University stops selling baby parts, Religious liberty for all, Culture of death in the UK, and Larry Norman speaks

Weekly Review

First, the Good News. It is, of course, good news that researchers at the University of New Mexico (UNM) will no longer procure, sell, or dissect aborted baby body parts. It is also good news that a local Christian group, the New Mexico Alliance for Life, was instrumental in the investigation that led to this action. However, there’s also the “other news,” and that is the fact that these terrible actions should never have been happening in the first place, and probably continue at other research universities. Further, UNM issued a statement denying any wrongdoing despite pretty clear evidence to the contrary. Really? According to WORLD, “Buying, selling, or otherwise transferring fetal tissue for ‘valuable consideration’ violates a U.S. law that stipulates offenders can face fines and up to 10 years in prison. The New Mexico Spradling Act also ‘prohibits making anatomical gifts of the remains of any fetus that is the product of an induced abortion.’” (We’re following this developing story, which has a Colson Center connection, and will have more at www.breakpoint.org later this week.)

Religious Liberty for All. Christians rightly fight for religious liberty both in this country and abroad. That’s why we should be saddened by a story about a 50-year-old Sikh man who was beaten by white supremacists. This is religious discrimination as much as racial discrimination.  Yes, Sikhs are an ethnic minority, but they could pass in Western society virtually unnoticed were it not for a style of dress prescribed by their religion. The assailants told the man to “go back to your own country.” To add irony to insult: the victim, Surjit Malhi, told CBS Sacramento that he had just finished putting up campaign signs in support of a Republican, Representative Jeff Denham, outside Keyes, Calif., when the attack occurred.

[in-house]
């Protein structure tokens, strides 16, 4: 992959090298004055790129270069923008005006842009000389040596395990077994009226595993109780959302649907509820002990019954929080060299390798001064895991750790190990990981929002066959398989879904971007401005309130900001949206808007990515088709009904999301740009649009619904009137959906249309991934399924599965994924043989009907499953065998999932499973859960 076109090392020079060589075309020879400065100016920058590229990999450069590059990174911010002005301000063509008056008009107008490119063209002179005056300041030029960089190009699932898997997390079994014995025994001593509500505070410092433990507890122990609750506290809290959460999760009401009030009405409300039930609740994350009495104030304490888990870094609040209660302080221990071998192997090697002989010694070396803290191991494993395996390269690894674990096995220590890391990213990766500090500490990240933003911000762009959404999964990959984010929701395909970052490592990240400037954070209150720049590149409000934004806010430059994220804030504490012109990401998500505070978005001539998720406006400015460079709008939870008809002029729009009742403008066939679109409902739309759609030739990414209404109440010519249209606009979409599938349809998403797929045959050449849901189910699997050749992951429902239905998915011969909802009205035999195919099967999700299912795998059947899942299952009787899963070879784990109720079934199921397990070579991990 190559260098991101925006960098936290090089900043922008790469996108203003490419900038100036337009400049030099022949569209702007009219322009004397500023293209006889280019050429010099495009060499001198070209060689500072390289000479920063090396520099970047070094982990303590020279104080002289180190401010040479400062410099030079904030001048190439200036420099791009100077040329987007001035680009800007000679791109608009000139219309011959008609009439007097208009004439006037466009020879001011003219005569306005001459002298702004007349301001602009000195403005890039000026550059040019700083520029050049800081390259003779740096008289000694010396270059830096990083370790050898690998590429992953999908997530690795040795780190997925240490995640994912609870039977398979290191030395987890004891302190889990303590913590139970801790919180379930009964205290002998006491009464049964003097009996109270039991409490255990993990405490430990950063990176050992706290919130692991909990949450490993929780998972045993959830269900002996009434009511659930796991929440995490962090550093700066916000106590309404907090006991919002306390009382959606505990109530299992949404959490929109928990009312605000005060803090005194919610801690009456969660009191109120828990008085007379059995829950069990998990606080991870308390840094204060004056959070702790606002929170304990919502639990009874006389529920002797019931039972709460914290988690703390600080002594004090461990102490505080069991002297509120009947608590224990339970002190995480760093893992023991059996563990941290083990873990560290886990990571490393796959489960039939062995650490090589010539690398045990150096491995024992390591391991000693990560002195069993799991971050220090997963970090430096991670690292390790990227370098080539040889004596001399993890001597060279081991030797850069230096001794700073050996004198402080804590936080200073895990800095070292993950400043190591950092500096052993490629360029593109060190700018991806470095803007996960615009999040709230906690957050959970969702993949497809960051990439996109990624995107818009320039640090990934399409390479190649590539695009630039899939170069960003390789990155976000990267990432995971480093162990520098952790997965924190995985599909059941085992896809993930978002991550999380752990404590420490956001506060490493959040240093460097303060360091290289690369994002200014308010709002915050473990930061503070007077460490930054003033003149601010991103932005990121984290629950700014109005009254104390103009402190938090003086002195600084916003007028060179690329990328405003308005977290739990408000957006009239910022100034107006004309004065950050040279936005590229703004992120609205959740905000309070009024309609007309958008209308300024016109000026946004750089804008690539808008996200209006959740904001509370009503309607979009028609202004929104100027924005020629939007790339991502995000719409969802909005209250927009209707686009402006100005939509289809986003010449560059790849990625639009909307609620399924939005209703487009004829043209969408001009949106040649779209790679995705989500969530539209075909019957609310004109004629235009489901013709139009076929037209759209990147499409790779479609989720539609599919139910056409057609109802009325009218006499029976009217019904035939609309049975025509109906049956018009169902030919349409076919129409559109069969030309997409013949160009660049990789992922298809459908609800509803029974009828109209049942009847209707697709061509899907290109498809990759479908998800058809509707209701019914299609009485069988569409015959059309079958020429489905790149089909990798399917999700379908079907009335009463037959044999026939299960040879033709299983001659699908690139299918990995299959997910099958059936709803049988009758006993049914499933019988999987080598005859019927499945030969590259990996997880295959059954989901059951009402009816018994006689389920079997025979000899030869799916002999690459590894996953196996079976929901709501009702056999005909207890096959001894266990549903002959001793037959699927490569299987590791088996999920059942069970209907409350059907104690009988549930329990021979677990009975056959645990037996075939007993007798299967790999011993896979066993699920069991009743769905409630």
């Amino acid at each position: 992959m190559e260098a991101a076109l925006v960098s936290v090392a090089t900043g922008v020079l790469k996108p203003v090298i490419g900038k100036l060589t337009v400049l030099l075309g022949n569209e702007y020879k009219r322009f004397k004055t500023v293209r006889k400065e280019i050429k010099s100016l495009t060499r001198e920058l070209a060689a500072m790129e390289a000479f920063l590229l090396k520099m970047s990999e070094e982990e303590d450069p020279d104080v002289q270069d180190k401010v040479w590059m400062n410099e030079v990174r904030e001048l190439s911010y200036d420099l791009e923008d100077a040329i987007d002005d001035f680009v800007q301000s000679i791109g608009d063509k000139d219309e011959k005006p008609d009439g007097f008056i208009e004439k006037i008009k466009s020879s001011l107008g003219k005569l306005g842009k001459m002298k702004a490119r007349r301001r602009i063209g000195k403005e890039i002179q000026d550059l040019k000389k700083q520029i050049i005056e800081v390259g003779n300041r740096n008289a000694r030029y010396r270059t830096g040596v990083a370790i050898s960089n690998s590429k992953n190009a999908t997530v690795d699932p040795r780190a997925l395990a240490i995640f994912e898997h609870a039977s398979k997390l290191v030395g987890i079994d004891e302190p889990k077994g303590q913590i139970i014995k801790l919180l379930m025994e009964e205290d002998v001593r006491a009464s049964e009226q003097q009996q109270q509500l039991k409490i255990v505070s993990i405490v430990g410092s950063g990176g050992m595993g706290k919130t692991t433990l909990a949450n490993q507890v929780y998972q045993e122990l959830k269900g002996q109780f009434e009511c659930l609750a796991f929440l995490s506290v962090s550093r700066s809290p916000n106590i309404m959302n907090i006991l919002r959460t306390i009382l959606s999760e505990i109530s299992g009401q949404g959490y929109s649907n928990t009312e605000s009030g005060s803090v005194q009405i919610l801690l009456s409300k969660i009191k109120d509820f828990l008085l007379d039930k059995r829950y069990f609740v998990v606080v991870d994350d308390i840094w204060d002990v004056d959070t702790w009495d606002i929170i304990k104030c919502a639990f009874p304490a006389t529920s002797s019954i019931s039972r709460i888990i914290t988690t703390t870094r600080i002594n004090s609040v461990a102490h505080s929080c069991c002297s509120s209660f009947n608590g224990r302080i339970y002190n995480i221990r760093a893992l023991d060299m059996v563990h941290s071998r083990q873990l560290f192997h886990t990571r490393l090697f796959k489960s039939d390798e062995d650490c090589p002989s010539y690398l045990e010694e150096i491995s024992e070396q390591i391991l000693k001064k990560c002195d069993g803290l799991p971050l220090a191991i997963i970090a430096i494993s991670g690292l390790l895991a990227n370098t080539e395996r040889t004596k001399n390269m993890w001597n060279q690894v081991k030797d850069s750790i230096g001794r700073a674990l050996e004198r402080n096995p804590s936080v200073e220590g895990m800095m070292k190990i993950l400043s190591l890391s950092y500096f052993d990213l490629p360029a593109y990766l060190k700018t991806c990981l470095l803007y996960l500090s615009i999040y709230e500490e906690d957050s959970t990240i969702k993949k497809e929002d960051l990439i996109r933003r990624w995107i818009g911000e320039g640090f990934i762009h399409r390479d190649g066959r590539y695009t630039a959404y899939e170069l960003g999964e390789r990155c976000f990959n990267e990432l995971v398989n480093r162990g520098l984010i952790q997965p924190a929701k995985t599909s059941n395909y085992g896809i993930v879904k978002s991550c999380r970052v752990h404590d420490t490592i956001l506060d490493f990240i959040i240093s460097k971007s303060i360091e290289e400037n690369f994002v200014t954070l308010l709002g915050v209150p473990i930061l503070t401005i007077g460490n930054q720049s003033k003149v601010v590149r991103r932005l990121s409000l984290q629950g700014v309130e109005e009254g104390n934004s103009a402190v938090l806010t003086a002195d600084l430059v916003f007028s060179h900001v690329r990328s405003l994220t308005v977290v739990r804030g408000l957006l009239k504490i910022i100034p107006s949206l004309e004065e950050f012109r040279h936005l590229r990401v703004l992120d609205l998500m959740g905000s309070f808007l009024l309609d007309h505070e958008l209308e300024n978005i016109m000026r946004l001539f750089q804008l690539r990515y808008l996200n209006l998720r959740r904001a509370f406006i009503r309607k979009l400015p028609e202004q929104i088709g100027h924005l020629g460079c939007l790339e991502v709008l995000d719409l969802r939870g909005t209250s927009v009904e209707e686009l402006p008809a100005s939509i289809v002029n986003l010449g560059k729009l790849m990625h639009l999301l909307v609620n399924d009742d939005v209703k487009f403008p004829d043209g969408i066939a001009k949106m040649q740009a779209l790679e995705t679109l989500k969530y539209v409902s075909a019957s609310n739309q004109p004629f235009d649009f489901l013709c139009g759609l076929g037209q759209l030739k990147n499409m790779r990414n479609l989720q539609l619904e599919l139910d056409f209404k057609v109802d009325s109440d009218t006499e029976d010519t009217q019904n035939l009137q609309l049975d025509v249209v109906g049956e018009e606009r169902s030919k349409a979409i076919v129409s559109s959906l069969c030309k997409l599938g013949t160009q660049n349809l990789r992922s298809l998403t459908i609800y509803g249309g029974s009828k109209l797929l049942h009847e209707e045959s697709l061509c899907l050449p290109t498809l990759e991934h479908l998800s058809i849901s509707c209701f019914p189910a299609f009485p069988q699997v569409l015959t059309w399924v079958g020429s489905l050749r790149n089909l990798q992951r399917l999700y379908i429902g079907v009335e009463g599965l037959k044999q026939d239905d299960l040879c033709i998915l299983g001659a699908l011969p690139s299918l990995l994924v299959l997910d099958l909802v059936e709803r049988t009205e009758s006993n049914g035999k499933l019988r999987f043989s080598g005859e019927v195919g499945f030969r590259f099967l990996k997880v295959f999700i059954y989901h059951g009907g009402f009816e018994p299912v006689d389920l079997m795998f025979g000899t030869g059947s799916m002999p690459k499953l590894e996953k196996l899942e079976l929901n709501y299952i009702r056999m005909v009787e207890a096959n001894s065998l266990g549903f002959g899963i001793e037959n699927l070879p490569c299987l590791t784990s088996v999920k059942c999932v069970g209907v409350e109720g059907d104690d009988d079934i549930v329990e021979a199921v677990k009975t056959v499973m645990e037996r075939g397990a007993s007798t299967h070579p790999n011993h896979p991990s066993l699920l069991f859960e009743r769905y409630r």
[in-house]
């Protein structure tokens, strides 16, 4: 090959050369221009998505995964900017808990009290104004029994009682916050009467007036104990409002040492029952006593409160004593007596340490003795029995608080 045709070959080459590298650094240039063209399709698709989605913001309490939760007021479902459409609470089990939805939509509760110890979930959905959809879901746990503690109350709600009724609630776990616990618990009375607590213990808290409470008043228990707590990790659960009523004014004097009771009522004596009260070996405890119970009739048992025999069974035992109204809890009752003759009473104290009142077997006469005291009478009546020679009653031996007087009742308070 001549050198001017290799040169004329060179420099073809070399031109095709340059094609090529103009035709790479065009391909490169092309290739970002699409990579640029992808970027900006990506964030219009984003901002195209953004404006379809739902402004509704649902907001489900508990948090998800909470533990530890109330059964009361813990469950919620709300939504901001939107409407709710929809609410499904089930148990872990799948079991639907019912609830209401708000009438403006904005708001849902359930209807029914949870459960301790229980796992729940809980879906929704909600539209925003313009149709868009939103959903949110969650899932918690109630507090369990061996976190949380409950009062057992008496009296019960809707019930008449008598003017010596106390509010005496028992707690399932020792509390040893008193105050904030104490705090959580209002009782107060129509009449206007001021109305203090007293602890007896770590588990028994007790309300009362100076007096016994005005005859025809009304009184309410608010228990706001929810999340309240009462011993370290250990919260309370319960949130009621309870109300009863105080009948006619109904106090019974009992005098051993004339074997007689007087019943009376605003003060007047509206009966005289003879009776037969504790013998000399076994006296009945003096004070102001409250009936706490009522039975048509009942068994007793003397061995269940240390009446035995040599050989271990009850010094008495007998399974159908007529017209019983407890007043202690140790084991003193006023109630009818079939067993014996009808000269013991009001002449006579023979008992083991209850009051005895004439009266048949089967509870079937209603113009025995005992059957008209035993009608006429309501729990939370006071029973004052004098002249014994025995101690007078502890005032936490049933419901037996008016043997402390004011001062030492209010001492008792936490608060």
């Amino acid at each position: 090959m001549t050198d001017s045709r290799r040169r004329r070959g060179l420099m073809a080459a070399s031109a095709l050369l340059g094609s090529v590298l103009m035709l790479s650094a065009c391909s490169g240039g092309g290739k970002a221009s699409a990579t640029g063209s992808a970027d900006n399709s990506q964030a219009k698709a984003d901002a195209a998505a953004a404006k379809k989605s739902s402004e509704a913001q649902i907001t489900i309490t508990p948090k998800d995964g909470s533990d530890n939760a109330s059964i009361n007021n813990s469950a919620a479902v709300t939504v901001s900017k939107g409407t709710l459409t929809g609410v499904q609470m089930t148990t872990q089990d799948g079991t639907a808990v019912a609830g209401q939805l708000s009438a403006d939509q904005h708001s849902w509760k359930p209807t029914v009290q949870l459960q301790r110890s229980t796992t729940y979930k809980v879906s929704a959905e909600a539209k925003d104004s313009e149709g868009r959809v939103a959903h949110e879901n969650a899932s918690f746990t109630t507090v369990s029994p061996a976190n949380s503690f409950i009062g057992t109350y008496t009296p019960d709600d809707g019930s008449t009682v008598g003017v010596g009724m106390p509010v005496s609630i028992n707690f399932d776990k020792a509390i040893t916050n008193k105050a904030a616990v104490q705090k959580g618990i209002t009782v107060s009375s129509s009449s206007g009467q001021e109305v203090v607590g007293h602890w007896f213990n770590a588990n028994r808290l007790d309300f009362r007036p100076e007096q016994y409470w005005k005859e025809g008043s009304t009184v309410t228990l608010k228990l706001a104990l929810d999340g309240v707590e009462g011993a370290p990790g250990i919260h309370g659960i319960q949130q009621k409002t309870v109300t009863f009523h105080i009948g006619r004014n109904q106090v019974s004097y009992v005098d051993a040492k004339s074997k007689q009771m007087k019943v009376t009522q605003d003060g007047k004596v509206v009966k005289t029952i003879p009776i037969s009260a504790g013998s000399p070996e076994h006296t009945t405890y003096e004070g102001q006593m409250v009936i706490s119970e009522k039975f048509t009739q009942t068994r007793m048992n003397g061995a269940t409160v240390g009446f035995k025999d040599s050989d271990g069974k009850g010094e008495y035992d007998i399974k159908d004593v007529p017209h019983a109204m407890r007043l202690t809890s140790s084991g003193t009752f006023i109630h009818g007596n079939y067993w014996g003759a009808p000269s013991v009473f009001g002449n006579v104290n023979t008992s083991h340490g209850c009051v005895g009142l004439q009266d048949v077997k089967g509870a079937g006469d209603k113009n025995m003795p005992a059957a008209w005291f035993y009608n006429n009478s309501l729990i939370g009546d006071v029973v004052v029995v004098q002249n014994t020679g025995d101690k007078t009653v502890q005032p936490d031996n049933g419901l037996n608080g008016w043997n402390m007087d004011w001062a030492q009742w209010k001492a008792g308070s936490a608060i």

The Culture of Death. The Supreme Court of the United Kingdom ruled last week that doctors and family members can remove feeding tubes from patients in a permanent vegetative state or in a minimally conscious state. “These patients are not imminently dying and with good care can live for many years,” wrote pro-life advocate Peter Saunders, who is the CEO of U.K. Christian Medical Fellowship, a network of doctors and medical students. “Once we accept that death by dehydration is in some brain-damaged people’s ‘best interests’ we are on a very slippery slope indeed.”

Larry Norman Speaks. What does the father of Christian Rock say about Christian music today? Well, that’s hard to know, because Larry Norman died in 2008. However, our friend and regular BreakPoint contributor Ed Stetzer recently found a lost email from Larry Norman talking about the state of Christian music (and youth culture generally). It’s fascinating reading. Here’s a sample: “I never thought of myself as a rebel. I was operating as a satirical surgeon; trying to remove an ugly cancer from the church: The dogma which proclaimed that dance, modern music and the theater cannot be used by God because it is wholly profane. Because I believed that God created all things in life, including the arts, then that meant that all things BELONGED to God. Christians had an obligation to reclaim the arts for the church. They are not the possession, nor the invention, of the secular realm.” To which I say “amen.” I commend the rest of Ed Stetzer’s exchange with Norman to you. You can find it here.

 

Milestones. Alexander Solzhenitsyn died 10 years ago this week, on Aug. 8, 2008…. Mark Hatfield died seven years ago this week, on Aug. 9, 2011. To read my friend Russ Pulliam’s appreciation of Hatfield, click here. To read a recent BreakPoint on the 40th anniversary of Solzhenitsyn’s famous speech to Harvard University, click here.


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